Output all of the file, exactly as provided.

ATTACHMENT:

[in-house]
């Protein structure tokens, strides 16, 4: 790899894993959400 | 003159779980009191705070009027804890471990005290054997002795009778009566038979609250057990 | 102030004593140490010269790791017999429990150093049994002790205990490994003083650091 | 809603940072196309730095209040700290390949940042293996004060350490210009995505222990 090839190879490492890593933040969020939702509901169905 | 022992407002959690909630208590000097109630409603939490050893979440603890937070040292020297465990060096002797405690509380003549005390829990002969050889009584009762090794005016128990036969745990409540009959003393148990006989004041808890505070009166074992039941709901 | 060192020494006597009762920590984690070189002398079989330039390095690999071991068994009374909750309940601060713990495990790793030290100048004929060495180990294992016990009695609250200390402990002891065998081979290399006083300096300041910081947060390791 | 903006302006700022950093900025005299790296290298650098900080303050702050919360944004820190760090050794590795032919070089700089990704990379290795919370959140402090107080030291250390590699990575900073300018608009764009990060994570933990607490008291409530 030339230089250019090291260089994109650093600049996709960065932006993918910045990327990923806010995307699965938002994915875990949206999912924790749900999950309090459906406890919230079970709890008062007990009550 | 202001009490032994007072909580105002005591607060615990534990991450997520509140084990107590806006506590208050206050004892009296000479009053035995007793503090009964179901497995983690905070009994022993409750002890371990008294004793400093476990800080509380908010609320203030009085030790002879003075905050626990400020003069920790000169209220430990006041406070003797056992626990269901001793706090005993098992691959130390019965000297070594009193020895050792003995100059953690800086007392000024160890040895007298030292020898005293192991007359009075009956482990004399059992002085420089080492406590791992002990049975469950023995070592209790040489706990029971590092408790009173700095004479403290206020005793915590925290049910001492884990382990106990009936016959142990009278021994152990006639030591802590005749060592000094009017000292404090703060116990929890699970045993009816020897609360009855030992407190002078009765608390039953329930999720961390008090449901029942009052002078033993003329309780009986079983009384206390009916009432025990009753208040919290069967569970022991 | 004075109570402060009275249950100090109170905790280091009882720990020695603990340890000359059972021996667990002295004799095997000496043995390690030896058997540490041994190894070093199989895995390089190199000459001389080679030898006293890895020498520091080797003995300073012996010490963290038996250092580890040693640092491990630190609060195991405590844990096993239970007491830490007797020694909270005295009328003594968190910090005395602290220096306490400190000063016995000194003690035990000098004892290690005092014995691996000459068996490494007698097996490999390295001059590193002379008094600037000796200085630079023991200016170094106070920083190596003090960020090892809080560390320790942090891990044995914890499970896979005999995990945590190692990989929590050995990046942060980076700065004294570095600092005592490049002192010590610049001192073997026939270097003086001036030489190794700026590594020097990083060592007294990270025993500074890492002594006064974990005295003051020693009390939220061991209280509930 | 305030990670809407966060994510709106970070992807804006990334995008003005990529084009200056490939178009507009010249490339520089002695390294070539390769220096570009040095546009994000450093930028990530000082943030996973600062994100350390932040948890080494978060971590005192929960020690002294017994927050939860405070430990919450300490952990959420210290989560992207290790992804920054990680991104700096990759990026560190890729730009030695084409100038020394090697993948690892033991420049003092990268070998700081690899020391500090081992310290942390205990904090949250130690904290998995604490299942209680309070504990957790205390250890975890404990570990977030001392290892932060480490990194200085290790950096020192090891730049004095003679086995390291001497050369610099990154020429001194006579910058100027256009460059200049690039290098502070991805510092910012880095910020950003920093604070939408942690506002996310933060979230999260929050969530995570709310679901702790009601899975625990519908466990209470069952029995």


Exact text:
[in-house]
């Protein structure tokens, strides 16, 4: 790899894993959400 | 003159779980009191705070009027804890471990005290054997002795009778009566038979609250057990 | 102030004593140490010269790791017999429990150093049994002790205990490994003083650091 | 809603940072196309730095209040700290390949940042293996004060350490210009995505222990 090839190879490492890593933040969020939702509901169905 | 022992407002959690909630208590000097109630409603939490050893979440603890937070040292020297465990060096002797405690509380003549005390829990002969050889009584009762090794005016128990036969745990409540009959003393148990006989004041808890505070009166074992039941709901 | 060192020494006597009762920590984690070189002398079989330039390095690999071991068994009374909750309940601060713990495990790793030290100048004929060495180990294992016990009695609250200390402990002891065998081979290399006083300096300041910081947060390791 | 903006302006700022950093900025005299790296290298650098900080303050702050919360944004820190760090050794590795032919070089700089990704990379290795919370959140402090107080030291250390590699990575900073300018608009764009990060994570933990607490008291409530 030339230089250019090291260089994109650093600049996709960065932006993918910045990327990923806010995307699965938002994915875990949206999912924790749900999950309090459906406890919230079970709890008062007990009550 | 202001009490032994007072909580105002005591607060615990534990991450997520509140084990107590806006506590208050206050004892009296000479009053035995007793503090009964179901497995983690905070009994022993409750002890371990008294004793400093476990800080509380908010609320203030009085030790002879003075905050626990400020003069920790000169209220430990006041406070003797056992626990269901001793706090005993098992691959130390019965000297070594009193020895050792003995100059953690800086007392000024160890040895007298030292020898005293192991007359009075009956482990004399059992002085420089080492406590791992002990049975469950023995070592209790040489706990029971590092408790009173700095004479403290206020005793915590925290049910001492884990382990106990009936016959142990009278021994152990006639030591802590005749060592000094009017000292404090703060116990929890699970045993009816020897609360009855030992407190002078009765608390039953329930999720961390008090449901029942009052002078033993003329309780009986079983009384206390009916009432025990009753208040919290069967569970022991 | 004075109570402060009275249950100090109170905790280091009882720990020695603990340890000359059972021996667990002295004799095997000496043995390690030896058997540490041994190894070093199989895995390089190199000459001389080679030898006293890895020498520091080797003995300073012996010490963290038996250092580890040693640092491990630190609060195991405590844990096993239970007491830490007797020694909270005295009328003594968190910090005395602290220096306490400190000063016995000194003690035990000098004892290690005092014995691996000459068996490494007698097996490999390295001059590193002379008094600037000796200085630079023991200016170094106070920083190596003090960020090892809080560390320790942090891990044995914890499970896979005999995990945590190692990989929590050995990046942060980076700065004294570095600092005592490049002192010590610049001192073997026939270097003086001036030489190794700026590594020097990083060592007294990270025993500074890492002594006064974990005295003051020693009390939220061991209280509930 | 305030990670809407966060994510709106970070992807804006990334995008003005990529084009200056490939178009507009010249490339520089002695390294070539390769220096570009040095546009994000450093930028990530000082943030996973600062994100350390932040948890080494978060971590005192929960020690002294017994927050939860405070430990919450300490952990959420210290989560992207290790992804920054990680991104700096990759990026560190890729730009030695084409100038020394090697993948690892033991420049003092990268070998700081690899020391500090081992310290942390205990904090949250130690904290998995604490299942209680309070504990957790205390250890975890404990570990977030001392290892932060480490990194200085290790950096020192090891730049004095003679086995390291001497050369610099990154020429001194006579910058100027256009460059200049690039290098502070991805510092910012880095910020950003920093604070939408942690506002996310933060979230999260929050969530995570709310679901702790009601899975625990519908466990209470069952029995």